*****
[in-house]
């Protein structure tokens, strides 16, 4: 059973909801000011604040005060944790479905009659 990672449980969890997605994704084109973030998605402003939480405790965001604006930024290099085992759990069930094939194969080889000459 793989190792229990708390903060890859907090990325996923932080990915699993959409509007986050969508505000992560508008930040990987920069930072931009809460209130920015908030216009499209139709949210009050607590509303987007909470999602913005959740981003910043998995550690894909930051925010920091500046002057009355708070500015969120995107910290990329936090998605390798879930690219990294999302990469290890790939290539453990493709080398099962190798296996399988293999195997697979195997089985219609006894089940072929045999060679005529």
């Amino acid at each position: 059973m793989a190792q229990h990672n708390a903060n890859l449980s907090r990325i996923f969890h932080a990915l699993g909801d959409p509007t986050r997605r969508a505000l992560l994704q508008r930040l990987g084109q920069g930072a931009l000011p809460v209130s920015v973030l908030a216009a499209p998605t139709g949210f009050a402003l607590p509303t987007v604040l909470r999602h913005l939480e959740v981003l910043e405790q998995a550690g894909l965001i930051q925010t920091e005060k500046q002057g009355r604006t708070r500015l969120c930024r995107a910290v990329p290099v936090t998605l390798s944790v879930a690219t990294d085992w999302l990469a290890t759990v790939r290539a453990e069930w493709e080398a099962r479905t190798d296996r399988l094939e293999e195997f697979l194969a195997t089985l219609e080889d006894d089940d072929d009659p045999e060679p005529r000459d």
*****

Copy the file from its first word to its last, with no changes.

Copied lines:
[in-house]
């Protein structure tokens, strides 16, 4: 059973909801000011604040005060944790479905009659 990672449980969890997605994704084109973030998605402003939480405790965001604006930024290099085992759990069930094939194969080889000459 793989190792229990708390903060890859907090990325996923932080990915699993959409509007986050969508505000992560508008930040990987920069930072931009809460209130920015908030216009499209139709949210009050607590509303987007909470999602913005959740981003910043998995550690894909930051925010920091500046002057009355708070500015969120995107910290990329936090998605390798879930690219990294999302990469290890790939290539453990493709080398099962190798296996399988293999195997697979195997089985219609006894089940072929045999060679005529």
């Amino acid at each position: 059973m793989a190792q229990h990672n708390a903060n890859l449980s907090r990325i996923f969890h932080a990915l699993g909801d959409p509007t986050r997605r969508a505000l992560l994704q508008r930040l990987g084109q920069g930072a931009l000011p809460v209130s920015v973030l908030a216009a499209p998605t139709g949210f009050a402003l607590p509303t987007v604040l909470r999602h913005l939480e959740v981003l910043e405790q998995a550690g894909l965001i930051q925010t920091e005060k500046q002057g009355r604006t708070r500015l969120c930024r995107a910290v990329p290099v936090t998605l390798s944790v879930a690219t990294d085992w999302l990469a290890t759990v790939r290539a453990e069930w493709e080398a099962r479905t190798d296996r399988l094939e293999e195997f697979l194969a195997t089985l219609e080889d006894d089940d072929d009659p045999e060679p005529r000459d």